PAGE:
The latest edition of Afternoons with Amos Candidate Tuesdays involved Democratic and Republican candidates in three area State Senate Districts. Candidates from two districts appeared. Senate District 28 – which includes all of Hancock County, the northern third of Shelby County and a corridor within Marion County bounded roughly by Keystone, East County Line Road, […]
The two candidates for Indiana Attorney General appeared on Afternoons with Amos and made their case for why Hoosiers should vote for them in the November 6th election. Incumbent Republican Attorney General Greg Zoeller and Democratic challenger Kay Fleming each told listeners what they would do if elected by the voters. Both candidates talked about […]
UPDATED WITH VICE-PRESIDENT’S SPEECH: Don’t take the words of the soundbites from the local or national TV. Hear exactly what Vice President Joe Biden and Republican Presidential candidate Mitt Romney said to the delegates of the National NAACP Convention Wednesday in Houston. Hear the speech, the applause, the cheers, the silence and the boos for […]
Democratic Governor candidate John Gregg blasted Republican candidate Mike Pence for his extremist views on issues crucial to African-Americans and all Hoosiers. Appearing on Afternoons With Amos, Gregg talked about Mike Pence’s past positions of numerous issues, from opposing the minimum wage, the Americans for Disabilities Act and health care and services for women. Gregg […]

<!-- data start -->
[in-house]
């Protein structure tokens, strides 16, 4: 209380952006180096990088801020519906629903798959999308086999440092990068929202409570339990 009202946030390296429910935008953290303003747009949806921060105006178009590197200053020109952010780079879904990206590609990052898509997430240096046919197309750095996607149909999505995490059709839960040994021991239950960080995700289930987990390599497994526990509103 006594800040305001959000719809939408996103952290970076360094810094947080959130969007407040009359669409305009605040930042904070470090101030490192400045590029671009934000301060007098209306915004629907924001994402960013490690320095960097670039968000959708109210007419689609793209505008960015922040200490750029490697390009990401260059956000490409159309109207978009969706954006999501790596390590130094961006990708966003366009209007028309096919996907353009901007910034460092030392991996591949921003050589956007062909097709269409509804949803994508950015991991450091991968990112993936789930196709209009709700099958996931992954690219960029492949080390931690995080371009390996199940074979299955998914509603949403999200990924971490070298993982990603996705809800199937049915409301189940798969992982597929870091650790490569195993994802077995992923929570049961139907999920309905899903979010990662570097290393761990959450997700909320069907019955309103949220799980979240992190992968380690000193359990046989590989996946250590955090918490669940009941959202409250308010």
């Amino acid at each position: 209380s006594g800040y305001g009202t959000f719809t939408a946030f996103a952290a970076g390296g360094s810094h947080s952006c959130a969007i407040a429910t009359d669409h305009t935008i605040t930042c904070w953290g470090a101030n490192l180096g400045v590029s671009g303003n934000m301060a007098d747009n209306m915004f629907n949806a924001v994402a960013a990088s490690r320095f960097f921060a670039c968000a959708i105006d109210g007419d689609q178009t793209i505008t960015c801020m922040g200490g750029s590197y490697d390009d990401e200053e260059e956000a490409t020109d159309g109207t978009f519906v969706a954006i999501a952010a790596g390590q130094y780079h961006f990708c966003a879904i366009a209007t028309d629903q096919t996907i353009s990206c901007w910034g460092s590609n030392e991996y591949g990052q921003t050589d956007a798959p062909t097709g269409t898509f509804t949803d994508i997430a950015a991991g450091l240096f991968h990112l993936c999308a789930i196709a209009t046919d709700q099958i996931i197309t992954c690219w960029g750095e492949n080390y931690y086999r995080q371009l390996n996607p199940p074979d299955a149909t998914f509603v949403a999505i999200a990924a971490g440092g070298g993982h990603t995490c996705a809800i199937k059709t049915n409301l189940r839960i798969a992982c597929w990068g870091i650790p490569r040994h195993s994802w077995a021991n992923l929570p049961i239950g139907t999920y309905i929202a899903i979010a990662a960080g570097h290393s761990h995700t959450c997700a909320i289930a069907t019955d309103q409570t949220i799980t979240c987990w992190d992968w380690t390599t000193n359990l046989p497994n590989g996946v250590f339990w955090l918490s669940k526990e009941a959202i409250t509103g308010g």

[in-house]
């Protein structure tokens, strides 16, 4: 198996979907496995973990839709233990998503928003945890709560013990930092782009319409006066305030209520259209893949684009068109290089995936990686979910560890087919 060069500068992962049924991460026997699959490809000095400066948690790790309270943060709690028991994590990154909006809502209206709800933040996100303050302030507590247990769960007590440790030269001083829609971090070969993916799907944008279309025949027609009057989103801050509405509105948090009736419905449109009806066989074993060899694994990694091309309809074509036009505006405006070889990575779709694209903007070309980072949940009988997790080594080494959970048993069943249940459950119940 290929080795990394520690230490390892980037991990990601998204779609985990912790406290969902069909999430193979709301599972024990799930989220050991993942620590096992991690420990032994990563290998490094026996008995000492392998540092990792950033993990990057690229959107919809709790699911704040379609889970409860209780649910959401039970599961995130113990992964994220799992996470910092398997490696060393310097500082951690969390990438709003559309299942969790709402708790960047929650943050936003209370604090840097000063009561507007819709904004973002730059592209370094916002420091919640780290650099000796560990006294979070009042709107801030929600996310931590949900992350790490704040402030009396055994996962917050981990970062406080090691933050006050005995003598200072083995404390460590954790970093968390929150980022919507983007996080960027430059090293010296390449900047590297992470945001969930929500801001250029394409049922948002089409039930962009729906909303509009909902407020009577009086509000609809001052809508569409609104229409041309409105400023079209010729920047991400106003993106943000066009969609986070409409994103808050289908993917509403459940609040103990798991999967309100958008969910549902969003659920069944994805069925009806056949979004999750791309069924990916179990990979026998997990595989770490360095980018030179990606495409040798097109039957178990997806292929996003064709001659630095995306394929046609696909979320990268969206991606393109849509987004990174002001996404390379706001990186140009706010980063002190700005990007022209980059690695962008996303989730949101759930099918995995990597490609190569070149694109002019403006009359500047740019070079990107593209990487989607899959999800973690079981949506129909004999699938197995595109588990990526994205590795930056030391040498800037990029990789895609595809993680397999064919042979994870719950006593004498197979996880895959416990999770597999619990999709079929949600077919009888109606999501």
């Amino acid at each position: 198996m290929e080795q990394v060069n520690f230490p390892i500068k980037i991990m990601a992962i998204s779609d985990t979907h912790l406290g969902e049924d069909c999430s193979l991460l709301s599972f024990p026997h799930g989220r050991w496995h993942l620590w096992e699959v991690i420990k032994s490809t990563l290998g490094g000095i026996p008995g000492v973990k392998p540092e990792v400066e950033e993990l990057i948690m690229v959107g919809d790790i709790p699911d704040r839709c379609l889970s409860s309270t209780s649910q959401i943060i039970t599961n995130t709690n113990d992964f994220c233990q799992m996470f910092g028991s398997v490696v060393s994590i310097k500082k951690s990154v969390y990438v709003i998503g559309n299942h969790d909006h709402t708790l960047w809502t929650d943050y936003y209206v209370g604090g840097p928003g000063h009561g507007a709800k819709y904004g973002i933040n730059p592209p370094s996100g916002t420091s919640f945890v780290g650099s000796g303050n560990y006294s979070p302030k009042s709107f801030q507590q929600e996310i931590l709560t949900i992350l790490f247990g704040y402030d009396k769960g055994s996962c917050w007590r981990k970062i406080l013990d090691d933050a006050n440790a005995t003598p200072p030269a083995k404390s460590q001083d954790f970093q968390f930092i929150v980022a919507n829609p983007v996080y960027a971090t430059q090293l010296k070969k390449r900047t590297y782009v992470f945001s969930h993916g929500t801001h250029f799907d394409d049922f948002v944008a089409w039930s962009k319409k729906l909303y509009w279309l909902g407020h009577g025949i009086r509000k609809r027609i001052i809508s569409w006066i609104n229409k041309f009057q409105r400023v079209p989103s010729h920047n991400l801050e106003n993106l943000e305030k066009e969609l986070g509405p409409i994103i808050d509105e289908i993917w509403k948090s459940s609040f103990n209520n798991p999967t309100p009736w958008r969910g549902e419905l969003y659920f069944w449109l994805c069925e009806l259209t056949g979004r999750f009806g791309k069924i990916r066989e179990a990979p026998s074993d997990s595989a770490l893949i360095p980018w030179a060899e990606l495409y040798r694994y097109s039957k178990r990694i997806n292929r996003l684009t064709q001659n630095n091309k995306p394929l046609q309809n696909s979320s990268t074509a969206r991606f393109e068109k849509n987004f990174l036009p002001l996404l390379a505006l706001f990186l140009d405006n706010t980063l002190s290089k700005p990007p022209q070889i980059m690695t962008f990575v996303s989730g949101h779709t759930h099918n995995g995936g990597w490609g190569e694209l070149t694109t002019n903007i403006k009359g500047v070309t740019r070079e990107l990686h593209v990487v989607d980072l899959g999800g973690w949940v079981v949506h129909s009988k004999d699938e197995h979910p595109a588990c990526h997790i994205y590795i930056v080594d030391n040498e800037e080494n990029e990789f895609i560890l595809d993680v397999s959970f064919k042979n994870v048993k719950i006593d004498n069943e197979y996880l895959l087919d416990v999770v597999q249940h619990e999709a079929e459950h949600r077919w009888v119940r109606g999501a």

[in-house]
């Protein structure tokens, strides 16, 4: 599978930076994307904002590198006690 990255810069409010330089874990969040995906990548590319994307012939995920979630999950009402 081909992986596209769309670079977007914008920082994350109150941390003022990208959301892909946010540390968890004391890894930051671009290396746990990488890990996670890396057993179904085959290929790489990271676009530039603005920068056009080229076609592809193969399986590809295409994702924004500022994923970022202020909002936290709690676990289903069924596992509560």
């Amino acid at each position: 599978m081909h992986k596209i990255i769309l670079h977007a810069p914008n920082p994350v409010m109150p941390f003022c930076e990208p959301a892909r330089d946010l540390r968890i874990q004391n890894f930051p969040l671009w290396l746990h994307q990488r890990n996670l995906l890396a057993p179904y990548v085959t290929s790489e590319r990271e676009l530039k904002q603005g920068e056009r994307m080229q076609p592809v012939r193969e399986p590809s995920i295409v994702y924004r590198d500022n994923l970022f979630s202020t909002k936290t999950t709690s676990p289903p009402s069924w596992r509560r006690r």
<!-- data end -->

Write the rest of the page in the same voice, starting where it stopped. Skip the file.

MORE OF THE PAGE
Audio Included in Post. Runs 46 Minutes ©2011 WTLC/Radio One. Continuing her series of detailed policy announcements, Democratic mayoral candidate Melina Kennedy outlined her proposals for improving education in Indianapolis last week. Kennedy talked about her plans on Afternoons with Amos. They include a focus on early childhood education, closer cooperation with area school districts, […]
Audio Included in Post. Runs 28 Minutes. Audio ©2010 WTLC/Radio One. Marion County Prosecutor-elect Terry Curry made his first post-election appearance on Afternoons with Amos. Curry talked with Amos and listeners about the campaign, his priorities once he takes office January 1st, the transition and other issues. Hear the interview above.